“The only thing we ask of people who attend is that their mask be homemade. The reason why is the effort and the practice in making a mask has a lot of catharsis to it. We think that you can learn a lot about yourself by making a mask. There’s a really cool statement made by a local mask maker; ‘When we’re masking, we’re really revealing.’ I think that tradition is what we are trying to aim for.”

“You should be putting on a mask that you made with your very own hand, but you are also going to reveal something that is in your psyche, or something you’ve dealt with in the past year, or something that you see in the news that you want to make fun of,” she continued. “Maybe you just want to be scary and scare away Old Man Winter, or maybe you want to be beautiful and show there is kindness in the world. That’s what we are hoping to get from these artistic masks.”

Once the masked parade is over, and awards have been handed out for best mask, it’s time to say goodbye to Old Man Winter, who has been patiently waiting in the town’s gazebo for his big moment. 

Jill Zurbuch, a retired guidance counselor, was tasked with making Old Man Winter this year. 

“Old Man Winter is a pretty big deal,” Zurbuch said. “Old Man Winter is this creature who is a little bit evil and wicked, like the winter can be. We carry him in a big celebration and throw him into a fire.” 

To make Old Man Winter, Zurbuch said she has been using natural materials, like newspaper, paper towels, cardboard and burlap. 

When she spoke with RealWV, Zurbuch had the seven foot tall Old Man Winter lying on her kitchen table — his paper mache mask drying before a nearby heater. 

“Some of the past Old Man Winters have been elaborate, but some are rustic and some are works of art,” Zurbuch said. 

“I have tried to make a Nordic theme and keep it somewhat traditional. He will look a little scary when I get done with him,” she added. “I’m hoping he will look piercing–with piercing blue eyes–and just a little scary. I think that’s the idea.” 

“You use what you have and I see why,” she continued. “The old pioneers and the Swiss that came here, they had to use what they had to make new. We all do that, we reuse everything — even bread twist ties.”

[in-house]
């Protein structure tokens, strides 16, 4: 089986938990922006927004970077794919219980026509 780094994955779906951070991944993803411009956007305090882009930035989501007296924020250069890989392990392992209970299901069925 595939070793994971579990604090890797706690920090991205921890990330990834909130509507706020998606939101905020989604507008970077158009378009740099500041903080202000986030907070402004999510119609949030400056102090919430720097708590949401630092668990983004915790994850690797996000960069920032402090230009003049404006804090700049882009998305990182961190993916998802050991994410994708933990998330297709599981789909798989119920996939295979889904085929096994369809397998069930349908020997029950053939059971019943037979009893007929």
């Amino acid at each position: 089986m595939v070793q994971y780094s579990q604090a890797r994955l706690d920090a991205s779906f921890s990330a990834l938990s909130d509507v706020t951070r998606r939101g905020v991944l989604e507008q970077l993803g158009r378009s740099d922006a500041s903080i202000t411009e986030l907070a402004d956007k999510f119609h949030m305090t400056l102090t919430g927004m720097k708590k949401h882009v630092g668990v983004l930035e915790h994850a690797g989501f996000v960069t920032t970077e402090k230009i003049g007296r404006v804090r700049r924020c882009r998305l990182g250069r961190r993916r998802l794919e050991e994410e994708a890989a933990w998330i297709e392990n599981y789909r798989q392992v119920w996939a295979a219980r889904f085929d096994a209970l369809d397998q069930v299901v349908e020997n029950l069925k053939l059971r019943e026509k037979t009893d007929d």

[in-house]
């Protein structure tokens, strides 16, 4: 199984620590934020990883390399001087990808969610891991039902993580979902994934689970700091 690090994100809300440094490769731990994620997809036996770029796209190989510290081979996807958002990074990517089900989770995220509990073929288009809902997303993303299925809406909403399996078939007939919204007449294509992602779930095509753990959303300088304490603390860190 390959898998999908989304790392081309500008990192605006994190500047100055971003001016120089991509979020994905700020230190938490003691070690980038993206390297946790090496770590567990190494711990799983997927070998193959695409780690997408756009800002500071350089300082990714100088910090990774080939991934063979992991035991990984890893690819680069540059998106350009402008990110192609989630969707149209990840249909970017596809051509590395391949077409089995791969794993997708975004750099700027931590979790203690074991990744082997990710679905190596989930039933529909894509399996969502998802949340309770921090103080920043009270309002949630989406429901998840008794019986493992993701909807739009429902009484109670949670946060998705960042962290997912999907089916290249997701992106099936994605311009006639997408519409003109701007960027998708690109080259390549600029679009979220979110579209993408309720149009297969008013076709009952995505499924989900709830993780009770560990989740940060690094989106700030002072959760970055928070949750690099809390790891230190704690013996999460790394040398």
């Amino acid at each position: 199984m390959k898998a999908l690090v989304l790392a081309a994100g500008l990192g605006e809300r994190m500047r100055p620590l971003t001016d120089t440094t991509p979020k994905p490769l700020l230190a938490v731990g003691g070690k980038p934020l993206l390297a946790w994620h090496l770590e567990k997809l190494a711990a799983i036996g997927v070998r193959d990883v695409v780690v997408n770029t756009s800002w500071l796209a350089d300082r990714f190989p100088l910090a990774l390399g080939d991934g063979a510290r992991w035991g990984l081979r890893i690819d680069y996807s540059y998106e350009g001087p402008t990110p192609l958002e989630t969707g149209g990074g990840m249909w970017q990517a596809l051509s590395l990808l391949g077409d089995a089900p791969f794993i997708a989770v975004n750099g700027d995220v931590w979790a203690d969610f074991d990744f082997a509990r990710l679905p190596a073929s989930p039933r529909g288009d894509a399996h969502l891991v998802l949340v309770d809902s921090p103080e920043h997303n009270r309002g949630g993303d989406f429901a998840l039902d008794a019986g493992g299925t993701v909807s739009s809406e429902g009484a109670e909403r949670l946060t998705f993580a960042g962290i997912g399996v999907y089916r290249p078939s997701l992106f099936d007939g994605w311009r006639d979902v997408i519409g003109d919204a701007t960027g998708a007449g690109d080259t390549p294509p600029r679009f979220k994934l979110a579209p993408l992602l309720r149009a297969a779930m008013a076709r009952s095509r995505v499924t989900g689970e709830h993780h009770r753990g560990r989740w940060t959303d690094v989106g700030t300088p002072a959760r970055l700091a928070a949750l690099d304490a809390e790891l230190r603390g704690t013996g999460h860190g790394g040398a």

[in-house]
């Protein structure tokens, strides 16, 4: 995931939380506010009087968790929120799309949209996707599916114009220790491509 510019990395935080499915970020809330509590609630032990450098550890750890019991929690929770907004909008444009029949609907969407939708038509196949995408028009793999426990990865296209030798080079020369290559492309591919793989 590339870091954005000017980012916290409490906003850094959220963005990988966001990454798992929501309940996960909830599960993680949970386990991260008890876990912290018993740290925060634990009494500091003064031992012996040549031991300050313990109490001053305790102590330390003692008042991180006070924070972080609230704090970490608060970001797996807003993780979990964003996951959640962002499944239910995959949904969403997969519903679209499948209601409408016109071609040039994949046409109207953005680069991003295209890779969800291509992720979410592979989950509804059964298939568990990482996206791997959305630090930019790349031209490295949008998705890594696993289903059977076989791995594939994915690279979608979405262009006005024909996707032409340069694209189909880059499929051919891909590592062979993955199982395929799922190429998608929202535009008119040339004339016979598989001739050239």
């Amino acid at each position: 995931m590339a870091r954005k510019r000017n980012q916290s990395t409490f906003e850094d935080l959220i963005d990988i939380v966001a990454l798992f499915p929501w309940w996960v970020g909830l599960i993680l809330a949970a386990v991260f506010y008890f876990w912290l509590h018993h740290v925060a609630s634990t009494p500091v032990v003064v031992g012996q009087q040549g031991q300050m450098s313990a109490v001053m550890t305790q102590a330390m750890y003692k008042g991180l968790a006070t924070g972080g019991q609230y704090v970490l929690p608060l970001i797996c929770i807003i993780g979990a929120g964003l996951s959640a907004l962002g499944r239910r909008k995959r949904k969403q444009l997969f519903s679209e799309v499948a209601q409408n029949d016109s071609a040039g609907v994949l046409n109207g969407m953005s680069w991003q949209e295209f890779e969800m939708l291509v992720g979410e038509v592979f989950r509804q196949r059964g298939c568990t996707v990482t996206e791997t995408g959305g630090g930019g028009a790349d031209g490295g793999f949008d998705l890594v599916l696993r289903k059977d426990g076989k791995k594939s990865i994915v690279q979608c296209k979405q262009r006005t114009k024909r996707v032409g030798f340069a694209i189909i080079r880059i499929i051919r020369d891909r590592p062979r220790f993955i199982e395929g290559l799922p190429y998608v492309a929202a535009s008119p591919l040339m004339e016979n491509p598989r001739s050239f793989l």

According to Zurbuch, Old Man Winter was once thrown on the bonfire at midnight, but now he burns at 7 p.m. This is when the square dance begins. 

The square dance this year will be held from 7 p.m. until 10 p.m., Lehmann noted. Tessa Dillon and the State Bird Fiddler Players will be leading the dance. 

While those in Helvetia are anticipating a large number of visitors this year for the celebration, the locals will no doubt take the time to remember how this event came into existence. 

“I think it’s just that we pull together and celebrate this occasion, and everybody has a great time,” Heidi Arnett said. “It’s a great opportunity to highlight our heritage, which is very important to us. We have wonderful people who attend. Most people are very kind and understand that we are so tiny — they are very happy with what we can offer, which is sometimes not everything.”

Lehmann added that this is also a celebration of the people of the Mountain State. 

“The parade is a celebration of West Virginians, who are blessed with many talents — that are often hidden from the world.” 

To learn more about Helvetia, or to purchase tickets for Fasnacht, visit the Helvetia Preservation and Restoration Facebook page at:  https://www.facebook.com/HelvetiaRestoration/